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Well over 100 Catholic priests in Germany have offered blessings to same sex couples this week. It's a sensation, and a natural decision for many, though it goes against the Vatican and the German Church's rules.
From Munich to Münster, Cologne to Konstanz and Berlin to Buxtehude, more than 100 Catholic congregations in Germany have been offering blessings to same-sex couples in recent days. The Church in Germany does not permit this, while the Vatican forbids it. Priests have been offering the blessings all the same.
"The Latin for 'bless' is 'benedicere,' literally 'to speak well of.' That definitely has something to do with recognition," Burkhard Hose tells DW. The university chaplain issued invites to the ceremony in the church of St. Augustine in Würzburg under the motto: "Wir können doch nicht anders als zu segnen" (We have no choice but to bless.)
"If we bless loving same sex couples today, then we also recognize their relationships," Hose says. "It's a piece of recognition for the realities of life, for diversity, and for the creation and the manner in which people of different sexual orientations live out their relationships. And quite simply, that's the contrast to what officially stands in the catechism."
The catechism, official Catholic teachings, refuses to recognize homosexual love and sees it as "contrary to the natural law."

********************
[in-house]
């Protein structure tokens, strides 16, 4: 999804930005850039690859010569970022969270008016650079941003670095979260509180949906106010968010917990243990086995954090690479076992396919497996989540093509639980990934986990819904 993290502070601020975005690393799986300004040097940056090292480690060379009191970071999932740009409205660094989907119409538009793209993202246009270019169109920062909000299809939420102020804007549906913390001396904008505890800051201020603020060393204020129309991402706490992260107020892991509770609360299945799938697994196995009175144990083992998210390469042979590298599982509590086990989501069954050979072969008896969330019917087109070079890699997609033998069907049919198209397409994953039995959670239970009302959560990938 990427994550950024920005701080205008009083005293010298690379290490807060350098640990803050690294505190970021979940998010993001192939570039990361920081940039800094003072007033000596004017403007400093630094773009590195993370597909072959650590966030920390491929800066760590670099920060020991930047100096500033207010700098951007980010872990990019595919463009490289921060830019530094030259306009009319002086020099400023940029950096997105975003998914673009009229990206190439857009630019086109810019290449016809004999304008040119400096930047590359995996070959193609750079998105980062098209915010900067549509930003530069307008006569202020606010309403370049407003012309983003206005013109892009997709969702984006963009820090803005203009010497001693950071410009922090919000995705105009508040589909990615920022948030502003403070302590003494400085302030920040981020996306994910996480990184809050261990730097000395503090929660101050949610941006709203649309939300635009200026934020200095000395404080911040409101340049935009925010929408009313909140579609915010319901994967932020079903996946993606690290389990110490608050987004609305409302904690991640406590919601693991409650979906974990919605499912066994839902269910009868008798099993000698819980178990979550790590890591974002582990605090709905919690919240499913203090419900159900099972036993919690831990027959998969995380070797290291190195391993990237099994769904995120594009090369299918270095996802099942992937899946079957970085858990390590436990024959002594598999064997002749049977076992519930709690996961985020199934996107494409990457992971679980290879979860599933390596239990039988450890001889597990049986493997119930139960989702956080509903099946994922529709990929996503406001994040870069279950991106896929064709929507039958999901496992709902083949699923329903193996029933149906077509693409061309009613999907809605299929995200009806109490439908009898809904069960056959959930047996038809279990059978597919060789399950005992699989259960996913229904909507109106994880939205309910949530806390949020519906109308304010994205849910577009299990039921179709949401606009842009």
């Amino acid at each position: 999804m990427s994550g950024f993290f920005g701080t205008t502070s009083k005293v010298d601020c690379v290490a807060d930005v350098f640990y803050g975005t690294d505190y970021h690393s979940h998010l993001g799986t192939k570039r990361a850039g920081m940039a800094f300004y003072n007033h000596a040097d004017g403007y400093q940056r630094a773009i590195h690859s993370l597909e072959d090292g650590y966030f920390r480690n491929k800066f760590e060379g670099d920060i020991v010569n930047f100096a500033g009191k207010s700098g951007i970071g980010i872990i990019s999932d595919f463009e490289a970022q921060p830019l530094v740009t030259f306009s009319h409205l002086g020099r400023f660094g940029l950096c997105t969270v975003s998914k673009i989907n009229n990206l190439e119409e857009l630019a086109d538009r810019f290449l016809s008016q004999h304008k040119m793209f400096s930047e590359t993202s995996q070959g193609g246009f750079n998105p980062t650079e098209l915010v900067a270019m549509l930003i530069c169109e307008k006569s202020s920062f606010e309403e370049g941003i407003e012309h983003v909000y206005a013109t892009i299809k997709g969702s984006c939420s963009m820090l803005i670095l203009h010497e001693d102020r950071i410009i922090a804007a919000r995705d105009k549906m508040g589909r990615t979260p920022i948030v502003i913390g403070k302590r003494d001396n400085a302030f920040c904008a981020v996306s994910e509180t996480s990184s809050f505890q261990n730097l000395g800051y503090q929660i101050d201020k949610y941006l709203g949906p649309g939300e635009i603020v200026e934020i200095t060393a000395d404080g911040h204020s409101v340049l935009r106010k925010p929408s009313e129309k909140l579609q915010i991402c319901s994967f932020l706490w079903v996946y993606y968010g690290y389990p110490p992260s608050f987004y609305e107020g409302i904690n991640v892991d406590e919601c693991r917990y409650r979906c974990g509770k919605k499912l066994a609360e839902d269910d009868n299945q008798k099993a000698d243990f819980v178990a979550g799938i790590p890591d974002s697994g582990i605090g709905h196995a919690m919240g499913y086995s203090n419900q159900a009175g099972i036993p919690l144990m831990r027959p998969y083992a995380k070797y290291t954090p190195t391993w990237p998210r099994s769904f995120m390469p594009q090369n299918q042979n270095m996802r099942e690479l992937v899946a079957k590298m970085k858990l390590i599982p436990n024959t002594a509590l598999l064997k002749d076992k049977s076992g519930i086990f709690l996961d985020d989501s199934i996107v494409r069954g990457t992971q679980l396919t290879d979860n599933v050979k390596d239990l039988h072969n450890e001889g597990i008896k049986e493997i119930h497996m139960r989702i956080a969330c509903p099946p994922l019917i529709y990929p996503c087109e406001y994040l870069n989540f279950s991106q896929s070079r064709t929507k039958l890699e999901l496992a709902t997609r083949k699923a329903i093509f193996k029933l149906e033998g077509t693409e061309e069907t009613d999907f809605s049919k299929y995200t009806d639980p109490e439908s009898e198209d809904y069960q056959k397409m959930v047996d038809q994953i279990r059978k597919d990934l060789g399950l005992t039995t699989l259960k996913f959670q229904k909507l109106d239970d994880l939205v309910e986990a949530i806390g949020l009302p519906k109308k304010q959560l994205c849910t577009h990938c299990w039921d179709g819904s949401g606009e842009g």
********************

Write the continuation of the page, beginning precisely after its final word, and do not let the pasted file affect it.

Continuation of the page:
The conflict began with a surprising statement — to bishops and the laity alike — from the Congregation for the Doctrine of the Faith in Rome. The body is responsible for promulgating and defending Catholic doctrine, once formed to protect the Church from perceived heresy. It issued a sternly worded responsum (response or reply) forbidding blessings for same-sex partnerships.
The very fact that it was called a responsum speaks volumes about the Vatican's idea of dialogue, for, at that point, the question had not been asked. The Congregation put an abstract question to itself, whether the Church would authorize the blessing of "connections" between people of the same sex, and then answered definitively in the negative. Their text was, the authors stressed, "endorsed" by Pope Francis.